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Dealing To Nappy Rash

One of the delights of infancy that children thankfully grow out of is nappy rash. Once your children have grown out of nappies, you can usually kiss nappy rash goodbye, but while the phase lasts (which is very short, when you consider the entire time your children will be under your roof and in your care) it is not very pleasant, causing grumpy, grizzly babies.

Nappy rash is caused by the alkaline properties of urine irritating the skin. Bacteria make the condition worse. The end result is chafed, reddened skin which can begin cracking if it’s left untreated. And it probably stings. Make that definitely stings.

Those who are trying to live more sustainably will be quite glad to hear that many of the best measures you can take to prevent or treat nappy rash are the greener ways to look after your baby. While plastic overpants and plastic-lined disposable nappies have their convenient side for a busy parent, they also create a breeding ground for the bacteria that make the nappy rash worse. This is yet another reason why you should not be using disposable nappies.

Frequent changing of the nappy also helps prevent nappy rash, simply because by removing the nappy and putting a fresh, dry one on doesn’t give the chance for the urine and bacteria to have a go at that soft, sensitive skin around a baby’s bottom. When you wash the cloth nappies, putting about half a cup to a cup of vinegar into the final rinse helps to neutralise the alkaline properties of the urine. Adding a dash of a gentle essential oil – lavender is the best for babies – puts a nice, gentle scent into the whole wash load.

Drying the nappies in the sunshine or at least in the fresh air rather than in the dryer is another way of reducing the chances of nappy rash. Probably, this is because the sunshine also helps to kill bacteria. Besides, the nappies often end up softer and smell fresher after line drying.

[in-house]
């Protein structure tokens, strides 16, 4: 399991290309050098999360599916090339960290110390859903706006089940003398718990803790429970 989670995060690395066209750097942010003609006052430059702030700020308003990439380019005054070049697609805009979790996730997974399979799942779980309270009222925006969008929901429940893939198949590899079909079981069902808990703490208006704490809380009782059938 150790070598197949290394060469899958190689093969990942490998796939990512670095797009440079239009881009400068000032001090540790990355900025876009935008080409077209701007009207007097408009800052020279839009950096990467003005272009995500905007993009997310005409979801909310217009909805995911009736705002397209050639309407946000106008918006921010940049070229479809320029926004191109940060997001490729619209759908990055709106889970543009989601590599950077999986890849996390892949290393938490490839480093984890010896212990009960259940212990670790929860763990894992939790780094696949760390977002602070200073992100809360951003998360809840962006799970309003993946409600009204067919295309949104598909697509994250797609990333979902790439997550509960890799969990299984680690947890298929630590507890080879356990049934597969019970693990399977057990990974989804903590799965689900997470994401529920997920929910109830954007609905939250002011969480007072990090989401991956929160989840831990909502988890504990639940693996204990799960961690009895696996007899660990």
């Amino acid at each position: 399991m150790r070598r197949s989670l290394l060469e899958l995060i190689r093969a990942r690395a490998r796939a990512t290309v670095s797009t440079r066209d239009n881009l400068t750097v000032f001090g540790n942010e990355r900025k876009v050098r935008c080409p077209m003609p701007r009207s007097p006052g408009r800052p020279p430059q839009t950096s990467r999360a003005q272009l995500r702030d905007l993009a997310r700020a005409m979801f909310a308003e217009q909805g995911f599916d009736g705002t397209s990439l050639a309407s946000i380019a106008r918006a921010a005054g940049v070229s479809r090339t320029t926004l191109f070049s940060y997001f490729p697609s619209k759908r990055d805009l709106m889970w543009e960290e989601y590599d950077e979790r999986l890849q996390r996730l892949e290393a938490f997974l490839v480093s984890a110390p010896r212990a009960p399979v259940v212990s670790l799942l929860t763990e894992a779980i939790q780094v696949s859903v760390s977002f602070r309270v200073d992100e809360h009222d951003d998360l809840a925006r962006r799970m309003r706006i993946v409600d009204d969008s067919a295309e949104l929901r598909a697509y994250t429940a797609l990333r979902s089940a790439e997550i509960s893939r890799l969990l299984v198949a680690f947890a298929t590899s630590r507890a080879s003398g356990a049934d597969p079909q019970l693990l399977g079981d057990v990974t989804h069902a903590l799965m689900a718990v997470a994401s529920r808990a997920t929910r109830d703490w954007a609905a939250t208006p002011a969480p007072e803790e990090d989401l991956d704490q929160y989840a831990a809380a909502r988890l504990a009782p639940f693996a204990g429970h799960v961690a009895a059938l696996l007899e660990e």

If the weather is warm, then letting your baby have some time with their little bottom in the open where the breezes can help keep things nice and dry. If the weather isn’t so warm, letting your baby roll or crawl around on a fluffy towel or mat near the fire or a heater (with a fireguard firmly in place, of course!) is another way to help prevent nappy rash.

The prime way of preventing nappy rash is to use a barrier cream to seal the skin away from the urine. While it isn’t quite natural, plain old petroleum jelly is an excellent barrier cream that does the trick. For skin that’s already been chafed, using a zinc cream is highly recommended. While this writer never got to try more natural oils on her children when they were still in nappies, it’s highly likely that a good vegetable oil would also work. If you’ve got the time or a handy relative, you could try experimenting with making your own creams by melting down beeswax into oil and stirring in a bit of water. It should work. Just don’t use baby oil – this is pure mineral oil.

Reducing friction inside the nappy also helps keep the nappy rash away, though not as effectively as a barrier cream. Cornstarch is the best natural alternative to talcum powder. Plain unscented cornstarch as found in your kitchen cupboard is the best option.

Nick Vassilev is the founder of a successful London window cleaning company called Anyclean. The firm provides a wide array of various cleaning services, all of which are carried out with passion and high level of professionalism. If you require more info about the cleaning services Anyclean offers visit